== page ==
“Miss Peregrine’s Home For Peculiar Children” wins all too familiar contest.

Based on the 2011 novel of the same name, “Miss Peregrine’s Home For Peculiar Children” allowed Tim Burton the opportunity to continue his quest in to the strange and unusual areas of human development. With greats such as Bettlejuice and Batman (1989) proving Burton has what it takes to tackle the supernatural as well as Superheroes, it would seem as though this contest should theoretically be over before it has started.


Round 1 – Plot

Asa Butterfield stars as Jake, a quiet, inoffensive boy living in Florida with his Mom (Kim Dickens), Dad (Chris O’Dowd) and Grandfather (Terrance Stamp). After a troubling discovery, Jake realises the stories his Grandfather told him as a boy are in fact true, people with “Peculiar” qualities such as invisibility or super strength exist, and they are in serious danger. With Jake’s help, Eva Green’s Miss Peregrine and her gang of Peculiar Children try to overcome impressively dangerous odds as well as protect the lives of all of the other children around the world.

Right, got that? Nor me. For all of its charming adventures, there’s a lot of explanation that manages to confuse the story time and time again. However that isn’t the most infuriating element to this story. For all of Burton’s successes in the past, “Miss Peregrine’s Home” seemed more of a lazy amalgamation of former ideas than something truly exciting.

It seems as though these days Tim Burton has a checklist of tropes that must be used in every movie. Without such sequences it can be argued that the viewer will lose out on the typical Burton experience, however that’s just it, this is just a typical Burton film. Nothing from it’s story truly stands out as fascinating. The final act felt somewhat humdrum, the transition from reality to abnormality didn’t pass as smoothly as maybe necessary, and the interaction between Jake and his Father didn’t quite seem to add up. 

All in all a fairly standard opening Round played more on the cautious side than any other.

ROUND 1 SCORE: 5/10

Round 2 – Characters

As stated before, this is a Tim Burton movie. So above all else we will be treated to wealth of smart, interesting characters with an added level of quirkiness for good measure. “Miss Peregrine’s Home for Peculiar Children” does not disappoint on this front.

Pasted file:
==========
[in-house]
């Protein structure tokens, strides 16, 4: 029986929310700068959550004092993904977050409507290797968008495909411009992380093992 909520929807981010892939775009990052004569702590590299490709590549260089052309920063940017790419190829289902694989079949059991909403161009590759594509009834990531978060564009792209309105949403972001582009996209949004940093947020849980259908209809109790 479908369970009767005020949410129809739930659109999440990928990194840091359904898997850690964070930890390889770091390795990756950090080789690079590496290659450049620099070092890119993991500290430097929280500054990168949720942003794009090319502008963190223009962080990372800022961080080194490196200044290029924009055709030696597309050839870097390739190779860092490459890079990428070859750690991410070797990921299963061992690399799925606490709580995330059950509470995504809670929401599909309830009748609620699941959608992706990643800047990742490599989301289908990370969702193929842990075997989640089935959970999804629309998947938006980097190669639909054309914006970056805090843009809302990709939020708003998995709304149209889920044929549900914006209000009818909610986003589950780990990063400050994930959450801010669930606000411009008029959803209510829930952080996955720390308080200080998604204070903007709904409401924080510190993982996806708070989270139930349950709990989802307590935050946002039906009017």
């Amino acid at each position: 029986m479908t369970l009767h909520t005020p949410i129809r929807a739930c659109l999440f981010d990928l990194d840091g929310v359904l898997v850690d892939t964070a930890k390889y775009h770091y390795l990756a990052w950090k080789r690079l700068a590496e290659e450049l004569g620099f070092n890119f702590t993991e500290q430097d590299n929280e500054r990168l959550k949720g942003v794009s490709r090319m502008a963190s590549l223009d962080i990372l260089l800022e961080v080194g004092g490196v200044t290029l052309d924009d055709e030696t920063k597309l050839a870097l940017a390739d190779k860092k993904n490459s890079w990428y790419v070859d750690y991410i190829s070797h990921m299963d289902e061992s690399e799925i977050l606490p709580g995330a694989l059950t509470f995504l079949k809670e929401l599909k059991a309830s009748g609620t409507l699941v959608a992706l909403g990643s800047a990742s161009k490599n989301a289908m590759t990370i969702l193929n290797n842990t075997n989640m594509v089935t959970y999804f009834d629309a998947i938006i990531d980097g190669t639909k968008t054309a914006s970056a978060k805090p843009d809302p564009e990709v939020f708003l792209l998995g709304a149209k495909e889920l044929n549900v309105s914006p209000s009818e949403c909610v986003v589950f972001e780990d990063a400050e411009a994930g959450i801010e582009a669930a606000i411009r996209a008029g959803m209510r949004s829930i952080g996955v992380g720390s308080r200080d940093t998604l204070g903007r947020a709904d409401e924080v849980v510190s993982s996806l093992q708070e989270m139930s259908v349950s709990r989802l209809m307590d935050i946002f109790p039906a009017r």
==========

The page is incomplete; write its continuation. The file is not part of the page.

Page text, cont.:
With the following list of characters available, it’s no surprise this film was developed in the way that it was:

  • An aerokinetic teenager who can manipulate air and create bubbles under water
  • A teenager who can resurrect the dead and bring to life inanimated objects for a limited time by placing a heart inside
  • An invisible boy
  • A young girl who can control and maintain plants
  • A boy with bees in his stomach


With smart costume design, witty interactions and charming portrayals. Y the young actors involved. Round 2 definitely improved on what was looking to be a foregone conclusion.

ROUND 2 SCORE: 7/10

Round 3 – Overall Enjoyment 

Although this was pleasing on the eye for the majority of the time, “Miss Peregrine” managed to be quite underwhelming for a very long period of time. The introduction of the titular children seems to take forever to occur, and then when it does, the story moves far too quickly to be in any way understandable. 

With time loops, random names of random creatures and Samuel L. Jackson doing what he does on a daily basis as the villainous Baron it all seemed too much at too fast a pace. Sure it had its entertaining moments, but it in no way made up for the many missed steps along the way

ROUND 3 SCORE: 6/10

FINAL SCORE: MISS PEREGRINE’S HOME FOR PECULIAR CHILDREN WINS BY DECISION 18/30

As movies go, this is by no means the worst you will see this year. Its warm, inviting and more of an interesting experience than I probably give it credit for. The only issue is that this is so quintessentially Tim Burton it may as well have had his name printed on every scene. This isn’t necessarily a bad thing the first time you see it, however after over 30 years of making movies you would have hoped for at least some development by now.

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